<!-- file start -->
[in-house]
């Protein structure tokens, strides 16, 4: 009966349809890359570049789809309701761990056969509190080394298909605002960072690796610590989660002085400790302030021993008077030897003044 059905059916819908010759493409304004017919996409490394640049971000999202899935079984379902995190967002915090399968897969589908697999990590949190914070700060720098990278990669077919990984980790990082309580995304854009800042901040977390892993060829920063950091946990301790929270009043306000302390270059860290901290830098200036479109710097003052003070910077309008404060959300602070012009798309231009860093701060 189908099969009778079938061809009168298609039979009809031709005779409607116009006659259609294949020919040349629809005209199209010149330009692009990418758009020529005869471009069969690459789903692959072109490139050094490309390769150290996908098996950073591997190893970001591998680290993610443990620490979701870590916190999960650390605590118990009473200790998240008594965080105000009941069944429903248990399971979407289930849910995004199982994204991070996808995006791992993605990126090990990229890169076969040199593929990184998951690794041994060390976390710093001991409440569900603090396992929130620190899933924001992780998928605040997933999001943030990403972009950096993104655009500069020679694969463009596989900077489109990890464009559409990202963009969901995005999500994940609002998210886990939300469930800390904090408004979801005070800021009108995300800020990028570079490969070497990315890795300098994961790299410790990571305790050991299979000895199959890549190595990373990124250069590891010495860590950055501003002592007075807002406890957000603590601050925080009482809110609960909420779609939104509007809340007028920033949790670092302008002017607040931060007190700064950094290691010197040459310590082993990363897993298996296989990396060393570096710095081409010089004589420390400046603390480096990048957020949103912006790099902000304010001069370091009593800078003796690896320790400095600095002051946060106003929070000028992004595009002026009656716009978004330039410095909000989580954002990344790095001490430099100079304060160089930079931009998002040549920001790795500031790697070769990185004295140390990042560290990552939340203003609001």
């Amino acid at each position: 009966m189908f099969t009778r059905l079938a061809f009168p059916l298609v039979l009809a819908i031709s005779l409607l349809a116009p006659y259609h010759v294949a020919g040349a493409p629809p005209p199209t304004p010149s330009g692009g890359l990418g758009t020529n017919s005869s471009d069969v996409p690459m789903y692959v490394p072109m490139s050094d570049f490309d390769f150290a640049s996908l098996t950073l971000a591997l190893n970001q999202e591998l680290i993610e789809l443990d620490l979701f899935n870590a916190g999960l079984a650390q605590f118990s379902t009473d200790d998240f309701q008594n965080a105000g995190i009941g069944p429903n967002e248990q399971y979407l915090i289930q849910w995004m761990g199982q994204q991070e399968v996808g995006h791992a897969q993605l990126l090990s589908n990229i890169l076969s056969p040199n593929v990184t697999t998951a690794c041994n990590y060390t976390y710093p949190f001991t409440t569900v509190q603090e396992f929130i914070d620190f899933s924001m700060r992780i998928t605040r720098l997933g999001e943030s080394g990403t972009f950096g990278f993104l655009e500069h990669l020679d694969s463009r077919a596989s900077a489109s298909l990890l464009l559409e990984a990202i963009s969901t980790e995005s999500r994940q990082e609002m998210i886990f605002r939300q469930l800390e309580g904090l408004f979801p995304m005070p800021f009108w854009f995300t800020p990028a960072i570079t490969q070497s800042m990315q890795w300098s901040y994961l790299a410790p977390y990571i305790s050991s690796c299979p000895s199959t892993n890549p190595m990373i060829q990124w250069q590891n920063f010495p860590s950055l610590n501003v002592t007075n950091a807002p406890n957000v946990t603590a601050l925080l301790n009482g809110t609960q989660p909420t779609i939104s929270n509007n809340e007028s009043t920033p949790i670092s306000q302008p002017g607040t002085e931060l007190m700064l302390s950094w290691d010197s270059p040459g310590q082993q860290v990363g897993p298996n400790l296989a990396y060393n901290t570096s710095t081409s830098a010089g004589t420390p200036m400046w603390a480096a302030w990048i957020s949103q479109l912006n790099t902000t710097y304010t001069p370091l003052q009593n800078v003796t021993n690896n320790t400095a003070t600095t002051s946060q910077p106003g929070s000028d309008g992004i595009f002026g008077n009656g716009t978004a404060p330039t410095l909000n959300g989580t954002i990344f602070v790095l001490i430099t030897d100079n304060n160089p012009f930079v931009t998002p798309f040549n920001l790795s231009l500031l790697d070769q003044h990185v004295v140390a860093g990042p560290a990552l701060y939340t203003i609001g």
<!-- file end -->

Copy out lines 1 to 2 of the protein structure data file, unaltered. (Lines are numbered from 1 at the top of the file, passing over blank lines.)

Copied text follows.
[in-house]
């Protein structure tokens, strides 16, 4: 009966349809890359570049789809309701761990056969509190080394298909605002960072690796610590989660002085400790302030021993008077030897003044 059905059916819908010759493409304004017919996409490394640049971000999202899935079984379902995190967002915090399968897969589908697999990590949190914070700060720098990278990669077919990984980790990082309580995304854009800042901040977390892993060829920063950091946990301790929270009043306000302390270059860290901290830098200036479109710097003052003070910077309008404060959300602070012009798309231009860093701060 189908099969009778079938061809009168298609039979009809031709005779409607116009006659259609294949020919040349629809005209199209010149330009692009990418758009020529005869471009069969690459789903692959072109490139050094490309390769150290996908098996950073591997190893970001591998680290993610443990620490979701870590916190999960650390605590118990009473200790998240008594965080105000009941069944429903248990399971979407289930849910995004199982994204991070996808995006791992993605990126090990990229890169076969040199593929990184998951690794041994060390976390710093001991409440569900603090396992929130620190899933924001992780998928605040997933999001943030990403972009950096993104655009500069020679694969463009596989900077489109990890464009559409990202963009969901995005999500994940609002998210886990939300469930800390904090408004979801005070800021009108995300800020990028570079490969070497990315890795300098994961790299410790990571305790050991299979000895199959890549190595990373990124250069590891010495860590950055501003002592007075807002406890957000603590601050925080009482809110609960909420779609939104509007809340007028920033949790670092302008002017607040931060007190700064950094290691010197040459310590082993990363897993298996296989990396060393570096710095081409010089004589420390400046603390480096990048957020949103912006790099902000304010001069370091009593800078003796690896320790400095600095002051946060106003929070000028992004595009002026009656716009978004330039410095909000989580954002990344790095001490430099100079304060160089930079931009998002040549920001790795500031790697070769990185004295140390990042560290990552939340203003609001």